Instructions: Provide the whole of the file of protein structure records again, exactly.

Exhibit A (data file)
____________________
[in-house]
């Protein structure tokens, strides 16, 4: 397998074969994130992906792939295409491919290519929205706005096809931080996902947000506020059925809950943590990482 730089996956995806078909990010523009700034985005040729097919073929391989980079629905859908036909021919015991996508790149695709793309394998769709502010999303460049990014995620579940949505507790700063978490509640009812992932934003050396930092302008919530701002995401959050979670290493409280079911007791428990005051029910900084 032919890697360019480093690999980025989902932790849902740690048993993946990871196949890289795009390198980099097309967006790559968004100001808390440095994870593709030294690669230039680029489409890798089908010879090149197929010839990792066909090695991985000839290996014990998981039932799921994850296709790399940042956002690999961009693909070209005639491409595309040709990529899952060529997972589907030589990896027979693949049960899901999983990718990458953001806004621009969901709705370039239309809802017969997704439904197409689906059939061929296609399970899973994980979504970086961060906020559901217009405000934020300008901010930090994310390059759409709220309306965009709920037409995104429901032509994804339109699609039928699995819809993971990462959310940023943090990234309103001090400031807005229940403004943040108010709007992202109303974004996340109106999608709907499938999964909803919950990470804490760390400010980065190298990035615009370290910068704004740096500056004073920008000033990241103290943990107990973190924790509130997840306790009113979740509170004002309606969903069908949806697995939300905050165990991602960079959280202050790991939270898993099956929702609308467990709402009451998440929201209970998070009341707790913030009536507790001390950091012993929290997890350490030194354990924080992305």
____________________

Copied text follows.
[in-house]
């Protein structure tokens, strides 16, 4: 397998074969994130992906792939295409491919290519929205706005096809931080996902947000506020059925809950943590990482 730089996956995806078909990010523009700034985005040729097919073929391989980079629905859908036909021919015991996508790149695709793309394998769709502010999303460049990014995620579940949505507790700063978490509640009812992932934003050396930092302008919530701002995401959050979670290493409280079911007791428990005051029910900084 032919890697360019480093690999980025989902932790849902740690048993993946990871196949890289795009390198980099097309967006790559968004100001808390440095994870593709030294690669230039680029489409890798089908010879090149197929010839990792066909090695991985000839290996014990998981039932799921994850296709790399940042956002690999961009693909070209005639491409595309040709990529899952060529997972589907030589990896027979693949049960899901999983990718990458953001806004621009969901709705370039239309809802017969997704439904197409689906059939061929296609399970899973994980979504970086961060906020559901217009405000934020300008901010930090994310390059759409709220309306965009709920037409995104429901032509994804339109699609039928699995819809993971990462959310940023943090990234309103001090400031807005229940403004943040108010709007992202109303974004996340109106999608709907499938999964909803919950990470804490760390400010980065190298990035615009370290910068704004740096500056004073920008000033990241103290943990107990973190924790509130997840306790009113979740509170004002309606969903069908949806697995939300905050165990991602960079959280202050790991939270898993099956929702609308467990709402009451998440929201209970998070009341707790913030009536507790001390950091012993929290997890350490030194354990924080992305």